Both wood-fired stoves and pellet stoves require maintenance. The amount of maintenance and the kind of maintenance varies depending on the fuel source.
Wood-fired stove maintenance
Ash disposal is one of the regular maintenance chores for any wood-burning stove. Ash disposal from a wood-fired stove presents some unique challenges. For one, the combustion is rarely total and there are always bits of charred wood and bark remaining. A small metal shovel is usually used to remove the ash and it’s then dumped into a metal bucket.
One of the unique challenges of wood-fired ash disposal are the hot coals that often remain in the ash while it’s being shoveled. These glowing coals represent a fire hazard and the ash needs to be taken outside for disposal soon after cleaning. The residual coals will also give off a smoke odor which can fill a room for a while.
An obvious solution is to let the fire and coals totally extinguish before cleaning, but that can be problematic if the temperature outside is extremely cold and the wood-stove is your only source of heat. An electric space heater can help in the short-term but if you’re off-the-grid you either need to put up with the smoke smell or grab an extra sweater.
Wood-burning stoves also cause creosote to build up in the chimney requiring chimney cleaning at least annually. The amount of creosote buildup depends largely on the type of wood you burn. Dry, well-seasoned wood burns hotter and cleaner than green woods. Hardwood also burn cleaner than softwoods that can have resins like pines or birch. Woods that create a high creosote buildup could require a chimney cleaning twice or even three times over the course of a year.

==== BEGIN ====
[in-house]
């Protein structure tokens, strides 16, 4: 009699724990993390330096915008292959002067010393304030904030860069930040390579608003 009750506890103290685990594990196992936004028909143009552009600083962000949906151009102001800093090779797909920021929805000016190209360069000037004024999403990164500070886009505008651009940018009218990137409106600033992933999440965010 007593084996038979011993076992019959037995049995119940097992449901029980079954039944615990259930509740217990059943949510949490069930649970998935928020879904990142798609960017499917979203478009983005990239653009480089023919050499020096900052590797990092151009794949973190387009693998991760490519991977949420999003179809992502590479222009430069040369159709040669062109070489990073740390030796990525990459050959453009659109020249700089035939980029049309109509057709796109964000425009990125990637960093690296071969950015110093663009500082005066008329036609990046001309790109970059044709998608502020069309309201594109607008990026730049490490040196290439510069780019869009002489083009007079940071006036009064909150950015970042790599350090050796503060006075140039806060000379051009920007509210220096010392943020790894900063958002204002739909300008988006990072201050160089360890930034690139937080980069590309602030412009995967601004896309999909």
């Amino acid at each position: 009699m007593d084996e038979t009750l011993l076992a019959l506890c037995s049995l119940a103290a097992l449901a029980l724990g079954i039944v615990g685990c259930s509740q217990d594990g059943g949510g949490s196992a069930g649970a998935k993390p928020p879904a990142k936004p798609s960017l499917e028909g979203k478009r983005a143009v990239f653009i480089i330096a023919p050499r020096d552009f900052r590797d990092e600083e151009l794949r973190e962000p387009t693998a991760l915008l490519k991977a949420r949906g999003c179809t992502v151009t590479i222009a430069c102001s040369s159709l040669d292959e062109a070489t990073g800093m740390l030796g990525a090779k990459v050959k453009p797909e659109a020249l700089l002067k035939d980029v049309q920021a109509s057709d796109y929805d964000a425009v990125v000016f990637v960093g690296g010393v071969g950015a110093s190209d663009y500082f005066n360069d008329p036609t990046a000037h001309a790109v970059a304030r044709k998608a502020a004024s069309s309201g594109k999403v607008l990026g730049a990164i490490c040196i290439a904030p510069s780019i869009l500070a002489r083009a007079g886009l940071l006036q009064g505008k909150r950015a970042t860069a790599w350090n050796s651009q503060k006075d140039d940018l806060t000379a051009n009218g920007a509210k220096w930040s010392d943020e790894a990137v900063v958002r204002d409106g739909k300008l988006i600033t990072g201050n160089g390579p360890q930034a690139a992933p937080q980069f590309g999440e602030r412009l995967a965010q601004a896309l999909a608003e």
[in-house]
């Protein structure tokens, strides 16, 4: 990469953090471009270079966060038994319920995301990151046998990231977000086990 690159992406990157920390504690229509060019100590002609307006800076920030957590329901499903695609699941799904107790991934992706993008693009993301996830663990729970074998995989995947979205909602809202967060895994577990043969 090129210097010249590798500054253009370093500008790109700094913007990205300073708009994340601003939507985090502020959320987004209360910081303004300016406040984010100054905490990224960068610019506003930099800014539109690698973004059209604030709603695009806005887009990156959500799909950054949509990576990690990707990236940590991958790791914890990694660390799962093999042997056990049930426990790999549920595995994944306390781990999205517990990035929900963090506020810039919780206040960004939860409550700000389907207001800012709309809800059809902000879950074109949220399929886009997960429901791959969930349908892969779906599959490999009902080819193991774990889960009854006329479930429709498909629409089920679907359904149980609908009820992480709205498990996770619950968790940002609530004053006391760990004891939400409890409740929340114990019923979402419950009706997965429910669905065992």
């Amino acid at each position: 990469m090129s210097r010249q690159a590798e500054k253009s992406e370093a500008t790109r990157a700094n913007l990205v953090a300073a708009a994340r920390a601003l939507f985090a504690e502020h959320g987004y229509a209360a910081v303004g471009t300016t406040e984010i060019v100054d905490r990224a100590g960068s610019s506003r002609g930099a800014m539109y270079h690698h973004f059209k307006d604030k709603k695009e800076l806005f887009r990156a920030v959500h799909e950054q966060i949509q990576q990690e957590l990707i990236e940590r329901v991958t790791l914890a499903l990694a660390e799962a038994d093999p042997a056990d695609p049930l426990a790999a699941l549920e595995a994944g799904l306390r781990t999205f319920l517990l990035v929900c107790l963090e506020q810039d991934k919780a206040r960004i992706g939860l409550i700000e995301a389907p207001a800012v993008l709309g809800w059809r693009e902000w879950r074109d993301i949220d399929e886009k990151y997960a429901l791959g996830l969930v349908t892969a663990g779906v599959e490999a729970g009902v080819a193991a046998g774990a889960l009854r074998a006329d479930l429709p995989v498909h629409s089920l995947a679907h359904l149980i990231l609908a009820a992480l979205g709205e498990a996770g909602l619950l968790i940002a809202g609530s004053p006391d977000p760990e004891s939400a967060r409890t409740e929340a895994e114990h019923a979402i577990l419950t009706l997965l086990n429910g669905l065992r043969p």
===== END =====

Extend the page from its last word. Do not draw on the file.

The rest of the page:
Regardless of the type of wood, wood-fired stoves also release significant emissions into the atmosphere. If you’re concerned about that, a pellet stove burns much cleaner from an emissions standpoint, but they also require unique maintenance steps.
Pellet Stove Maintenance
Pellet stoves combust hardwood pellets to a fine ash. They also burn very clean resulting in very few emissions. As a result, the chimney pipe for a pellet stove does not require cleaning. However, the ash needs to be removed from the stove and disposed of and a specialized vacuum is needed to make this easier.
A vacuum makes short work of ash removal from a pellet stove. If the stove has a glass panel on the door, ash will also build up and will need to be wiped off with a damp rag. The stove needs to cool down before any cleaning is done, but because the cleanup is quick there is less loss of heat in a living space during maintenance while the stove is off.
Off-grid, gravity fed pellet stoves have a removable ash box to make cleaning easier without an electric powered vacuum.
5. Installation Factors
Wood-fired stoves typically exhaust smoke through a double-walled pipe that extends above the roof. Many local codes require the addition of a double-walled pipe even if a brick chimney is present. This complicates things somewhat from a labor standpoint and adds to the installation costs.
Pellet stove installation is much simpler from a venting standpoint. A double-walled pipe is still required, but the chimney can be directed through the side of a house making for a simpler installation.
Both wood-fire and pellet-fired stoves also require an insulating pad or layer beneath the stove to reflect heat from floors and need to be installed at a certain distance from any wall.
6. Stove Cost
The costs for a pellet stove versus a wood-stove are comparable based on the features and the size. The BTU’s or “British Thermal Units” that determine the heat output of a stove also matchup fairly evenly from a cost standpoint. Pellet stoves tend to cost a bit more if the electronics associated with the thermostat and other features are robust.
There are also some complaints out there related to the cost of replacing the electronics on a pellet stove if they fail in any way. Wood-stoves are very simple and low-tech, so repairs and replacement parts tend to be much cheaper.